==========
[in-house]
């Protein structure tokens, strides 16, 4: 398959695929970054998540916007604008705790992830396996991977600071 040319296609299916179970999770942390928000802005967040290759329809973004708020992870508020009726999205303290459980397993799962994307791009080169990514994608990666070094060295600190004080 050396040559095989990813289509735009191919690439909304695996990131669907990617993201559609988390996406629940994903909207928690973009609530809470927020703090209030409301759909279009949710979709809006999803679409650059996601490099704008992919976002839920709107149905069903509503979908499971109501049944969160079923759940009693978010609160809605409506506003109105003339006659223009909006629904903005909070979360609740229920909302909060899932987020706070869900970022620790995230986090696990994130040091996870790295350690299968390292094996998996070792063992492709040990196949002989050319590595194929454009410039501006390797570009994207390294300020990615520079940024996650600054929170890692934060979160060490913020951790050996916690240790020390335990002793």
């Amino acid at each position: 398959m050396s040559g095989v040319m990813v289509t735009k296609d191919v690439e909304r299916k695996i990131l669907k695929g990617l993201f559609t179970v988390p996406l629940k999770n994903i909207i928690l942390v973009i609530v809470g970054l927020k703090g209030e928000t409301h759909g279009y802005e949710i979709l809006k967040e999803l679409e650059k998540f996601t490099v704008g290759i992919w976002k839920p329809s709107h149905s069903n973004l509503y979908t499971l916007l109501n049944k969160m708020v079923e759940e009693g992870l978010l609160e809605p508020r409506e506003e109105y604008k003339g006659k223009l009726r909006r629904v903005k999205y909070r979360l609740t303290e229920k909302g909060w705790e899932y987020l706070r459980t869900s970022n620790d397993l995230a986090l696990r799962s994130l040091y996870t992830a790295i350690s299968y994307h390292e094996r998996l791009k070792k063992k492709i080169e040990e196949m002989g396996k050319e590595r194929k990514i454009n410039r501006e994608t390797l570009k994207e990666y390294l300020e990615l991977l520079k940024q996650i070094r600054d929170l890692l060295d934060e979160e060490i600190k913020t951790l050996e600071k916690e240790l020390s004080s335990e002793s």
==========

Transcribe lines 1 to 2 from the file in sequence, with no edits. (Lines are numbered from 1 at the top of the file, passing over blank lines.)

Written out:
[in-house]
């Protein structure tokens, strides 16, 4: 398959695929970054998540916007604008705790992830396996991977600071 040319296609299916179970999770942390928000802005967040290759329809973004708020992870508020009726999205303290459980397993799962994307791009080169990514994608990666070094060295600190004080 050396040559095989990813289509735009191919690439909304695996990131669907990617993201559609988390996406629940994903909207928690973009609530809470927020703090209030409301759909279009949710979709809006999803679409650059996601490099704008992919976002839920709107149905069903509503979908499971109501049944969160079923759940009693978010609160809605409506506003109105003339006659223009909006629904903005909070979360609740229920909302909060899932987020706070869900970022620790995230986090696990994130040091996870790295350690299968390292094996998996070792063992492709040990196949002989050319590595194929454009410039501006390797570009994207390294300020990615520079940024996650600054929170890692934060979160060490913020951790050996916690240790020390335990002793």